It's very likely Casey Affleck, the 41-year-old younger brother of Ben Affleck, will, in a matter of days, become Casey Affleck, Academy Award-winning actor.
His role in "Manchester by the Sea" already earned him a Best Actor in a Drama award at the Golden Globes in January. Before that, he nabbed Best Actor at the Critics' Choice Awards and the Palm Springs International Film Festival. Now he's nominated for Best Actor at the Oscars, up against Denzel Washington, Ryan Gosling, Andrew Garfield and Viggo Mortensen.
And, though it's not true every time, generally if you get the CCA and the Globe, it's pretty much smooth sailing to that coveted Best Actor honor from the academy.
This is not a new or outrageous thing. Casey Affleck gave an incredible performance in a depressing drama, and when (white) actors do that, Hollywood tends to reward them.
So why is your Twitter timeline so angry at this guy, then? Why are actors like "Fresh off the Boat's" Constance Wu denouncing the nomination?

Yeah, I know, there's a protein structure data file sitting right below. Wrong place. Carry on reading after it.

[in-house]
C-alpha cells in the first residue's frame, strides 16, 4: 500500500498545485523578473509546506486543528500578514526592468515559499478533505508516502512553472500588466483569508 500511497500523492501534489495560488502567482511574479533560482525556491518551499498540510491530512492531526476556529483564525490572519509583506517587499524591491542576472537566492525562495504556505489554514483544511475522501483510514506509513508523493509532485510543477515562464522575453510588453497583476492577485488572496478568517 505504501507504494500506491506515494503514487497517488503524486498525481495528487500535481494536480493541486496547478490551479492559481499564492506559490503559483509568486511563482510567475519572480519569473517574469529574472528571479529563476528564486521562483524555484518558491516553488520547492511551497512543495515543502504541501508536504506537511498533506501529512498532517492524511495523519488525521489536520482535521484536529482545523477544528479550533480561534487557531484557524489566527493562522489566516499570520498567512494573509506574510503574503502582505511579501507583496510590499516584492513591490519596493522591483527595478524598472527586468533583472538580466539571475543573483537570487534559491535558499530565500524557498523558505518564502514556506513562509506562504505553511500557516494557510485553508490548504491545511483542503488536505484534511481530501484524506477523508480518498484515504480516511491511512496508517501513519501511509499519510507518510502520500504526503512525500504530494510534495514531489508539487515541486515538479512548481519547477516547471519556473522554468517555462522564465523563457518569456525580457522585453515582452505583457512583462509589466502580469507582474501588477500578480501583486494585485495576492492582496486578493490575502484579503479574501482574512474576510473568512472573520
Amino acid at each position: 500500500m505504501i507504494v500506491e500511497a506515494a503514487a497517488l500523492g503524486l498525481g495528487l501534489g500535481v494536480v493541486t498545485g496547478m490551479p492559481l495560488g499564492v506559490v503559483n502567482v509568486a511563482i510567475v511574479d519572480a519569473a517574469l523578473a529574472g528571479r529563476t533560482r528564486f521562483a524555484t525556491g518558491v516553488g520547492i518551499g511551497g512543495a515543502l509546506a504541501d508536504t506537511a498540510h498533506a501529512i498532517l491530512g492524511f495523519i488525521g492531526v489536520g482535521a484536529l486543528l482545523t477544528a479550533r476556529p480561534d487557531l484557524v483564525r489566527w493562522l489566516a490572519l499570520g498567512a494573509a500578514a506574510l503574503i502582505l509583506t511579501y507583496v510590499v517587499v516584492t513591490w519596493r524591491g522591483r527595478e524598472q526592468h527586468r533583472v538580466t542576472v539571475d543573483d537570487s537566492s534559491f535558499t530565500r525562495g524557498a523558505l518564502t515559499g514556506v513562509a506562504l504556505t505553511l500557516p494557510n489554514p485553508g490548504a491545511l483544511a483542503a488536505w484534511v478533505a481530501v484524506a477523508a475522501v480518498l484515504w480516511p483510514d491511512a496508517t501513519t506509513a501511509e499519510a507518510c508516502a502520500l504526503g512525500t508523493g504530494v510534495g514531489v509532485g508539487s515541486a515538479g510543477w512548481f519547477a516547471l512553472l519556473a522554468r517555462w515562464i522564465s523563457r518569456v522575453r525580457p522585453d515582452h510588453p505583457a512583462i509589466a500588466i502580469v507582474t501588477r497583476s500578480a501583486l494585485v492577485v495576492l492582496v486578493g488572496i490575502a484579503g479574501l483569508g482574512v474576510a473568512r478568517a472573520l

Well, the answer to that question is not quite clear-cut.
In short, Casey Affleck was accused of sexual harassment. He settled two lawsuits from female co-workers in 2010.
But as Affleck barrels closer and closer to his Oscar and shows up more and more in headlines, many are still confused about the controversy surrounding Ben Affleck's younger brother.
Basically, two women sued Affleck for sexual misconduct and harassment.
Polish cinematographer Magdalena Górka and Canadian film producer Amanda White sued Affleck in 2010 for their treatment while working on the mockmentary film "I'm Still Here," which was directed by Affleck and starred Joaquin Phoenix.
It's important to make a distinction here between "sexual harassment" and "sexual assault" because that's one of the ways this controversy has gotten muddled.
Casey Affleck was not accused of rape. In a way, that would be much simpler. The tweets could read "Casey Affleck is a rapist," and everyone would be on the same page about why he shouldn't be celebrated.
That's what happened with Nate Parker, after all.
Instead, the crimes Casey Affleck is accused of are a collection of mostly non-physical (but still abhorrent) lewd behavior toward women.
There was one instance of possible sexual assault.
Magdalena Górka was, for a time, the only woman working on Affleck's film.
According to court documents from her lawsuit, Gorka faced "a nearly daily barrage of sexual comments, innuendo, and unwelcome advances by crew members, within the presence and with the active encouragement of Affleck."